Transformation of coordinates, eigenvalue problem[edit]
Canonical forms: Hyperbola, parabola, ellipse[edit]
Classification of PDEs revisited[edit]
Invariance[edit]

First-order linear PDEs for classification of 2nd order PDEs[edit]

EqWorld, exact solution for some 1st-order PDEs

Hyperbolic PDEs, 2nd canonical form[edit]

Method of characteristics (1)[edit]

from Wikipedia

Scott Sara's tutorial, Burger's equation, Java animation.

ODEs for characteristics and unknown function[edit]
Initial conditions[edit]
Solving for characteristics, plots[edit]
Solution along characteristics[edit]
General non-constant solution[edit]
Constant solution[edit]
General solution, perspective plots[edit]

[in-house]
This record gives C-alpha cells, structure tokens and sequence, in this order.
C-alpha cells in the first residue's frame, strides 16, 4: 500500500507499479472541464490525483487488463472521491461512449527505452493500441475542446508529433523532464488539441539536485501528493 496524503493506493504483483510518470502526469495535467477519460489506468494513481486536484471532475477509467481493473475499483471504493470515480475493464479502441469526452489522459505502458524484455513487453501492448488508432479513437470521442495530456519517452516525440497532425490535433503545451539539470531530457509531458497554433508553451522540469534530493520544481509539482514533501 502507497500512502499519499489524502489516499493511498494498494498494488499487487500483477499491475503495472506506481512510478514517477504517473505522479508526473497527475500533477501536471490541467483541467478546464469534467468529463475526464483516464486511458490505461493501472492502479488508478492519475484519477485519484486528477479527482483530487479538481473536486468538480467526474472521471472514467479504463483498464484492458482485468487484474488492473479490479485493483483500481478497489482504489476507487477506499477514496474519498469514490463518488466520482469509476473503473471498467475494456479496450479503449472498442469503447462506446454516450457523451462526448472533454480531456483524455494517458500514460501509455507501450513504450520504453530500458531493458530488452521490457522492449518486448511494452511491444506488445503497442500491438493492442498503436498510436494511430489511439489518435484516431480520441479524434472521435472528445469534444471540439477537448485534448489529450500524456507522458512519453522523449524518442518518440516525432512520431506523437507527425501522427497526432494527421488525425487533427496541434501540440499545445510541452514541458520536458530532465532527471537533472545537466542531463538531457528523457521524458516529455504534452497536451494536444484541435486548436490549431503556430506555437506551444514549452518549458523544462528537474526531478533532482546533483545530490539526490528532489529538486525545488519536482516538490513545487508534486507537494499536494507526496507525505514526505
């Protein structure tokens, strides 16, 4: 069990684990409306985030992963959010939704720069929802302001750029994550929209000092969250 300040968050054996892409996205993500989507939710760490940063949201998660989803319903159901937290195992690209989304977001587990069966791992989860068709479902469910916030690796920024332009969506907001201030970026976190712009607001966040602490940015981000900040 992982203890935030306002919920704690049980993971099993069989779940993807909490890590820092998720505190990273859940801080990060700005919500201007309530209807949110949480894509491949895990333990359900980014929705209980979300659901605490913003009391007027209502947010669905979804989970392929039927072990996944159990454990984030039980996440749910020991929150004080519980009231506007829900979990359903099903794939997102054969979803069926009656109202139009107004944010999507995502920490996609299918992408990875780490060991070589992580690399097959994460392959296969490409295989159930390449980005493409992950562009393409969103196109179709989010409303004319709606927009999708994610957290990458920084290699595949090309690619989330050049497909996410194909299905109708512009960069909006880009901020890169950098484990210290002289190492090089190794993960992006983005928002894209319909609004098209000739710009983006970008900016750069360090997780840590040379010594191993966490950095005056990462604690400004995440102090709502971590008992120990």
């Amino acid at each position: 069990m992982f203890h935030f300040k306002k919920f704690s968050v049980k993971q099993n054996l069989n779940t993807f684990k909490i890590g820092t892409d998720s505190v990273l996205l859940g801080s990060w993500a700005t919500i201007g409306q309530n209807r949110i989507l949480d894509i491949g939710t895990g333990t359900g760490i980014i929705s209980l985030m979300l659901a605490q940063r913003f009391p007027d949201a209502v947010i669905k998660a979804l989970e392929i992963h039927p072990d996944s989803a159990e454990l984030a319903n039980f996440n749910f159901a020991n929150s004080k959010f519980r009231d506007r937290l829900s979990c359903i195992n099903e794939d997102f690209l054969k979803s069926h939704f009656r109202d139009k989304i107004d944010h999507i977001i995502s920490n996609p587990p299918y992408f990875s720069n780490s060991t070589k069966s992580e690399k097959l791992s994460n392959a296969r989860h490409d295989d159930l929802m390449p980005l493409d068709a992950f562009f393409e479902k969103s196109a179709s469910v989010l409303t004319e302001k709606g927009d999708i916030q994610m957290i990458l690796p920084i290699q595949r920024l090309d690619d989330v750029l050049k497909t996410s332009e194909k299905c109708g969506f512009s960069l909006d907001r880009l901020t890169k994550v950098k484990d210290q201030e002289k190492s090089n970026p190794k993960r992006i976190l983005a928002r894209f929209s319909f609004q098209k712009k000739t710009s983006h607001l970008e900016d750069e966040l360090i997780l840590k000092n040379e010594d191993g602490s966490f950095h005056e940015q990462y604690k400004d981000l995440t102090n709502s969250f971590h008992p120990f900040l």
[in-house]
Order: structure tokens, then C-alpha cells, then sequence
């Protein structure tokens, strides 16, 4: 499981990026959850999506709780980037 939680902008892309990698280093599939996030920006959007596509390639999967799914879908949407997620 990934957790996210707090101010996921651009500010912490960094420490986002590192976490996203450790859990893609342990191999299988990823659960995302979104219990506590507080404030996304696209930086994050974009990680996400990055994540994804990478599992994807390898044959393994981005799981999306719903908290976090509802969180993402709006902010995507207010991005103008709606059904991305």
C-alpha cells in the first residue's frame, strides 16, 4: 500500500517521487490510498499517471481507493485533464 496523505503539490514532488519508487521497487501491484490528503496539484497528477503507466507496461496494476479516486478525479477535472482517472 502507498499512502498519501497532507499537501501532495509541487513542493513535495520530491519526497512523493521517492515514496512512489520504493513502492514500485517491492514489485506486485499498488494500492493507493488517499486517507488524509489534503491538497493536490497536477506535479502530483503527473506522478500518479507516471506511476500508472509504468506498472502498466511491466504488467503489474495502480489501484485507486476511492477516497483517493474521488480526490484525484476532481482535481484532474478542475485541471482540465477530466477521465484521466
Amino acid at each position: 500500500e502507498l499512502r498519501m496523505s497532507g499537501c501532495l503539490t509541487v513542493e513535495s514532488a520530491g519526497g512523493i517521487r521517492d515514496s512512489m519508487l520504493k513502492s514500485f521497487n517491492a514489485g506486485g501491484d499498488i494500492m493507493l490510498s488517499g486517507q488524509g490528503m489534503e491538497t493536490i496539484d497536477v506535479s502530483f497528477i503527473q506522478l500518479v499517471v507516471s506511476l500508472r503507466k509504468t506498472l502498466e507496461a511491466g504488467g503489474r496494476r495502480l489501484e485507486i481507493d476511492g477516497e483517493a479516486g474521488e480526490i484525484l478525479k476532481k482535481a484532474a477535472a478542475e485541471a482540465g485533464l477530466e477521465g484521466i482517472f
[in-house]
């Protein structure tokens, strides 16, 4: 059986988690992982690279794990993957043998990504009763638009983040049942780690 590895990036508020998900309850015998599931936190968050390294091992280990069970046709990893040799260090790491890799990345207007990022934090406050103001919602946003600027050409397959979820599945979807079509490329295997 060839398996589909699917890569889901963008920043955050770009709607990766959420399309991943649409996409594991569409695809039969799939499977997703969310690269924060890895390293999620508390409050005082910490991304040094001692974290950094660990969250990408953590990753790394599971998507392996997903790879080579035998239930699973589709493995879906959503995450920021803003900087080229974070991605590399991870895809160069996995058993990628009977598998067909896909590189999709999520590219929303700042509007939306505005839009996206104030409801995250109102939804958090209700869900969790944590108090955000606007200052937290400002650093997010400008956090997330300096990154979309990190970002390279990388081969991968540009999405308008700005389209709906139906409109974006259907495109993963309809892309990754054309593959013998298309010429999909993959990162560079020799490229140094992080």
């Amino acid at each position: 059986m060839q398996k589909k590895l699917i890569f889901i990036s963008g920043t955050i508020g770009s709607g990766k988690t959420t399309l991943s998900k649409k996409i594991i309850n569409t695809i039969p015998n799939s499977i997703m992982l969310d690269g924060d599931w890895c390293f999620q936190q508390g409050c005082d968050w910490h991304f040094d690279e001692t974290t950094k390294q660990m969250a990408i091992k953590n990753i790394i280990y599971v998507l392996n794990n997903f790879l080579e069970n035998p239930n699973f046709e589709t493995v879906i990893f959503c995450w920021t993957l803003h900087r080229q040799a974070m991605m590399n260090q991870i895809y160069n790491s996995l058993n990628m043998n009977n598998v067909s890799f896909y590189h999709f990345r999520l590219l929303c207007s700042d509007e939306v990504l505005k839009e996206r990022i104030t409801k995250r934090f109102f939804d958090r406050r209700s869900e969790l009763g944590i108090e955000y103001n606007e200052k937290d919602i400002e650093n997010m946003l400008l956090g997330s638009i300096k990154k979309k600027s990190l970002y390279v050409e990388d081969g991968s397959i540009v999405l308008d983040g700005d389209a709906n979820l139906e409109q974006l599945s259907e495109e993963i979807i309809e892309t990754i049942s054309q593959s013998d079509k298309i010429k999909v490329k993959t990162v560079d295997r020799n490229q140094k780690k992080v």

Application to hyperbolic PDEs[edit]

Variable coefficients[edit]

Two independent variables[edit]

Classification[edit]

PDEs linear wrt 2nd derivatives, but nonlinear (more general)[edit]

Two independent variables[edit]

Nonlinear transformation of coordinates[edit]
Curvilinear coordinates (2)[edit]
Canonical form[edit]
Diagonalization, eigenvalue problem[edit]

Classification[edit]

n independent variables[edit]

Classification[edit]

General nonlinear, 2nd order PDEs (even more general)[edit]

n independent variables[edit]

Two independent variables[edit]

Heat conductivity dependence on temperature, from a recent talk (Feb 2009) by Simon Phillpot, Materials Science and Engineering, University of Florida.

Power law (Wikipedia)

For diamond:

\displaystyle \kappa \approx 0.4 \, W/Km at \displaystyle T = 1 ^\circ K

\displaystyle \kappa \approx 1000 \, W/Km at \displaystyle T \approx 10.7 ^\circ K


   \displaystyle
   a 
   \approx
   \frac
   { \log(1000) - \log(0.4) }
   { \log(10.7) - \log(1)}
   \approx
   3.39

   \displaystyle
   \log(\kappa) 
   =
   a
   \log(T)
   +
   \log(b)
   \Longrightarrow
   \kappa(T)
   =
   b
   \,
   T^a